Introduced at New York Automobile Show time in January 1932, the Twin Six was Packard's entry in the multi-cylinder race taking place in all the US luxury brands. Its designation was a look back to the World War I-era Twin Sixes, and would be used this first year only. The wheelbases were 142.5 inches for the 905 models and prices began at $3,650 and rose from there to $7,950.
The V16 was notable for its innovative design, which included a longer and wider body than previous Cadillac models, as well as a powerful engine and a luxurious interior. Ten body styles were offered on the 905 chassis, but the only non-custom bodies were a 5/7-passenger sedan and sedan-limousine, All the others in the line being the Individual Custom cars, either by Dietrich or Packard's own shop and the interior appointments were lavish.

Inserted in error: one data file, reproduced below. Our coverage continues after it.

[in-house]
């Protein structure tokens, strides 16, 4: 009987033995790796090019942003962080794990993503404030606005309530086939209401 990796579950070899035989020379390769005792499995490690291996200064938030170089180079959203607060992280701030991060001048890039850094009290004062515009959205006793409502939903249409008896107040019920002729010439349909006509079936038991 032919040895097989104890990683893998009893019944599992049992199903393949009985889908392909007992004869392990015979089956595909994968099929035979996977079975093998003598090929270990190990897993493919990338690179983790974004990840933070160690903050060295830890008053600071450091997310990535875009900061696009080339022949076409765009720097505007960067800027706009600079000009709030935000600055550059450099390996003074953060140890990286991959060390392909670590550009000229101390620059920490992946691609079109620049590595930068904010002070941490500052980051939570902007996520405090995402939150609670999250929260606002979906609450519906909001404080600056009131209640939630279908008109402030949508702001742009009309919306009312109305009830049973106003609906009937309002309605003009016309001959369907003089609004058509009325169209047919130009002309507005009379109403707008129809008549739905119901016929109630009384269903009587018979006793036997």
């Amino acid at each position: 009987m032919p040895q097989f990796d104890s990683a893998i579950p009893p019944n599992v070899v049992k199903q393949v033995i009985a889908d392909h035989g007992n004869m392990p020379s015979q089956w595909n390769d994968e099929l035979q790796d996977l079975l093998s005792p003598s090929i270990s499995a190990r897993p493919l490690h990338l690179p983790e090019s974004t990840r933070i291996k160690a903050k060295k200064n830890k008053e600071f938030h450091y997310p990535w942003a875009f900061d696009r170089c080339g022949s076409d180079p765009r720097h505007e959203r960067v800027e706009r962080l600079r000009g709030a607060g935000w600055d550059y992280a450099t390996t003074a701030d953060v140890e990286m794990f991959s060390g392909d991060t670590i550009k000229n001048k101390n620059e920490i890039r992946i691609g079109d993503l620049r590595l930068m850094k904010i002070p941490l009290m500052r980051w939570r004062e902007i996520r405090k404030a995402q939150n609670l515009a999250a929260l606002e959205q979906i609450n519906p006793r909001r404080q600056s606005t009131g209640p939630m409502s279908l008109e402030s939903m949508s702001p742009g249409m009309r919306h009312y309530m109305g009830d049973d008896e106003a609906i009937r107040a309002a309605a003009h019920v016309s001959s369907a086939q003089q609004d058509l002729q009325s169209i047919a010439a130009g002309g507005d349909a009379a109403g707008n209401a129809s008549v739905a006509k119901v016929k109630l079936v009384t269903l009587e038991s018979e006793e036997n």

The V-12 was a very unique design with semi-overhead valves (set in the head but almost 90 degrees to the vertical). It is so quiet that even with the hood open you can barely hear it running, but it makes smooth power and torque. The 445 CID V-12 delivered 160 HP @ 3200 RPM and 348 ft. lbs. of torque @ 1400 RPM. Though a Twin Six five-passenger sedan was clocked at 101 mph, Packard brochures understated the car's performance and only claimed a speed in excess of 85.